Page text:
X Marks the Distrails

Page created and maintained by Roger Edwards, Storm Prediction Center

Distrails, short for "dissipation trails," are evaporation paths cut through cloud layers by the heat of a jet airplane's exhaust. Their counterparts, contrails, are more commonly seen cloud streaks left in the wake of planes by cooling of water vapor in their exhaust plumes. Unlike contrails, which require the bitterly cold temperatures of the upper troposphere, distrails can form in one of two ways: in relatively warm, low clouds made of water droplets, or as in this case, from glaciation (icing) of a thin supercooled middle to high level clouds.

Note how each distrail contains a white stripe sandwiched between two dark ones. The glaciation process makes the stripe of cirrus (white), leaving a cloud-free swath on either side.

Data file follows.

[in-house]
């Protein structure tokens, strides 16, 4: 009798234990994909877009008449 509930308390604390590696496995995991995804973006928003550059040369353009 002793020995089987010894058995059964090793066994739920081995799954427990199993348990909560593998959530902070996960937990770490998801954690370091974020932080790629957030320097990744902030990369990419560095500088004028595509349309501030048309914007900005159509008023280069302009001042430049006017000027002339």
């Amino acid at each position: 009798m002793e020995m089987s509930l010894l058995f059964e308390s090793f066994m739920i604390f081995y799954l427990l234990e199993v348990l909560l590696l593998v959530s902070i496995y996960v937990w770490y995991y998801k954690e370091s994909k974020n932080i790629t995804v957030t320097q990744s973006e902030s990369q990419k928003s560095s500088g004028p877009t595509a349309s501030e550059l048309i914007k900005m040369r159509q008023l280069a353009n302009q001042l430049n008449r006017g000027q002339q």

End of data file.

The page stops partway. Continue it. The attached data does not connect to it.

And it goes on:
Like contrails, distrails tend to expand through dispersion as they move away from the track where they were made, becoming many times larger than the plane itself. That was the case here, where the criscrossing trails became big enough to be detected in 1 km resolution visible satellite pictures. The evolution of these trails is seen in this 1.8 MB javascript loop.

Thanks to Steve Corfidi (SPC) for assistance with documentation of this event.


  1. Corfidi, S. F., and H. Brandli, 1986: GOES views aircraft distrails, Natl. Wea. Dig., 11, 2, 37-39.
  2. Scorer, R.S., 1972: Clouds of the World. Stackpole Books.

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